Panelists express environmental effects of fracking
Panelists informed students Monday about the effects of obtaining natural gas through pumping chemicals into the ground, known as fracking and the legislation that aims to improve it.
Technologies Without Borders: Technologies Across Borders held a film screening of “Gasland,” a documentary featuring filmmaker Josh Fox, at the Rutgers Student Center on the College Avenue campus along with a panel discussion to spread the message of how hydraulic fracking impacts the environment.
The film looks at how hydraulic fracking has directly affected the lives of individuals as Fox visited various homes across the country, said Charlie Kratovil, a coordinator for Food and Water Watch, a nonprofit organization that advocates for policies concerning health.
“Fracking is an unconventional form of natural gas drilling that uses millions of gallons of water and mixes them with toxic chemicals which is then injected into the earth’s surface,” Kratovil said.
The documentary showed an example of several homes that had drinking water contaminated enough to set on fire.
“As the documentary shows, fracking causes earthquakes and poisons our drinking water with dangerous chemicals such as methane,” Kratovil said.
Tracy Carluccio, the deputy director of the Delaware Riverkeeper Network, a nonprofit membership organization that provides environmental advocacy, said fracking could also ruin surface water, which can affect drinking water.
“If we continue to allow fracking, then we are dead. If it’s not us that is dead, then it will be our grandchildren,” Carluccio said. “This is a critical moment in time for us.”
Wes Gillingham, the program director and founder of Catskill Mountainkeeper, an environmental advocacy organization, said in order for people to have the capacity to make change, they have to be determined.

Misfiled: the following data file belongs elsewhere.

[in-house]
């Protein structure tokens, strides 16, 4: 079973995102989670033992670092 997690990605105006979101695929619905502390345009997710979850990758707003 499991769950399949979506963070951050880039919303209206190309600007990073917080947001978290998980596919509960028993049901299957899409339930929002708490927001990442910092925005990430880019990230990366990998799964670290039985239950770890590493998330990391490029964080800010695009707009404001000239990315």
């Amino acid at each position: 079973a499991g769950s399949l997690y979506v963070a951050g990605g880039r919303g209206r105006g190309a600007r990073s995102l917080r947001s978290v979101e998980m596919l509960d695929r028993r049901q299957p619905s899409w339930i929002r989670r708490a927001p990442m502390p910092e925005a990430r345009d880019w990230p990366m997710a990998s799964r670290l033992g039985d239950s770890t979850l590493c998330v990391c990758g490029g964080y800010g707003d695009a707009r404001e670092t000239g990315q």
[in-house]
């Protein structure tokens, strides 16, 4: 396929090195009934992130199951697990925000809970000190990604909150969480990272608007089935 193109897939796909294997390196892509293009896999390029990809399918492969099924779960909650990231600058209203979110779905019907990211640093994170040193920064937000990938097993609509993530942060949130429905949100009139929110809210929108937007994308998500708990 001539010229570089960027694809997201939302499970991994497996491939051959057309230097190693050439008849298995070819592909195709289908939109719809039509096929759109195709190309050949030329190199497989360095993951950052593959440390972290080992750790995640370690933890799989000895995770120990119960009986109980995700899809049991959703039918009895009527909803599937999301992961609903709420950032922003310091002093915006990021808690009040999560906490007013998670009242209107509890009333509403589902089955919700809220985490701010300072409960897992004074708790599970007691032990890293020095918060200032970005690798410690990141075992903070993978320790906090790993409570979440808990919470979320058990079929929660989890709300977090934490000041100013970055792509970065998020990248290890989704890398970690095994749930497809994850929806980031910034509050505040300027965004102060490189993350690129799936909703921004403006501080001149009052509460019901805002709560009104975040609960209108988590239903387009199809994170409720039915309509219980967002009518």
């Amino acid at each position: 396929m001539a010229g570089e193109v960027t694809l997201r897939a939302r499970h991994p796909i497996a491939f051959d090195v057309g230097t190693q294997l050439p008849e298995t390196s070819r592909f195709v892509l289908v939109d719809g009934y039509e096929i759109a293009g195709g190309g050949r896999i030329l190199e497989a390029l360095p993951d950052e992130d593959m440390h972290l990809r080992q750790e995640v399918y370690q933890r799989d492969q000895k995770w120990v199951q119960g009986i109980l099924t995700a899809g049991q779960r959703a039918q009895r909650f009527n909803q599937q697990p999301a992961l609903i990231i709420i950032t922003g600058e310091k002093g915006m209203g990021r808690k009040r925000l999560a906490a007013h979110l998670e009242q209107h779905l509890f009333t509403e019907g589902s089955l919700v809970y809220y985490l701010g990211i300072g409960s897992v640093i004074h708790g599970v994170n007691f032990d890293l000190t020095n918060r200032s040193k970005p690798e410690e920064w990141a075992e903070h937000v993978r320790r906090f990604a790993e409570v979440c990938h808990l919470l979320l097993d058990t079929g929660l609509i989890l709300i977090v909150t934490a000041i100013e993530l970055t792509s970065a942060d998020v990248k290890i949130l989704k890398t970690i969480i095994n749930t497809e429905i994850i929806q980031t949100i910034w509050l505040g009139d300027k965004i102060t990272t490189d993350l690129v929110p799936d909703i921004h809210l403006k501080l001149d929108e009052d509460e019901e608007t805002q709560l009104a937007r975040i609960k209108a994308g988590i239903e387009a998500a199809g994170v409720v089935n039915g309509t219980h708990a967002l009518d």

“Think of the toy industry — if the toy industry created a toy that was killing children, we would immediately take it off the market and would not think about how we couldn’t live without a toy. That is exactly what we are talking about here,” Gillingham said.
In New Jersey, a fracking ban bill was introduced, but Gov. Chris Christie did not sign it, Carluccio said.
Christie vetoed a permanent fracking bill that would have ensured the protection of water but did agree to ban fracking for one year while waiting for the results of federal studies to determine whether to make the ban permanent, according to nj.com.
“That is what we have to do, though — we are fighting an uphill battle. We have to force our government to do it by signing petitions and writing letters,” Carluccio said.
She said 30 years ago, people used fossil fuels more often than today, believing that there needs to be a shift in the way energy is procured.
Kratovil said University students should care about the effects of fracking because it is something that can affect them directly.
“Rutgers students should care about fracking because it is going on in Pennsylvania, and if it is allowed to happen near the Delaware River, it could poison our water here in New Brunswick,” he said.
Flisadam Pointer, a School of Arts and Sciences sophomore, said she wanted to learn more about fracking and was not fully aware of the effects it can have.
“I think we can all change by spreading awareness. If I go home tonight and tweet about this event and fracking, then maybe it’ll lead to others learning about it,” Pointer said.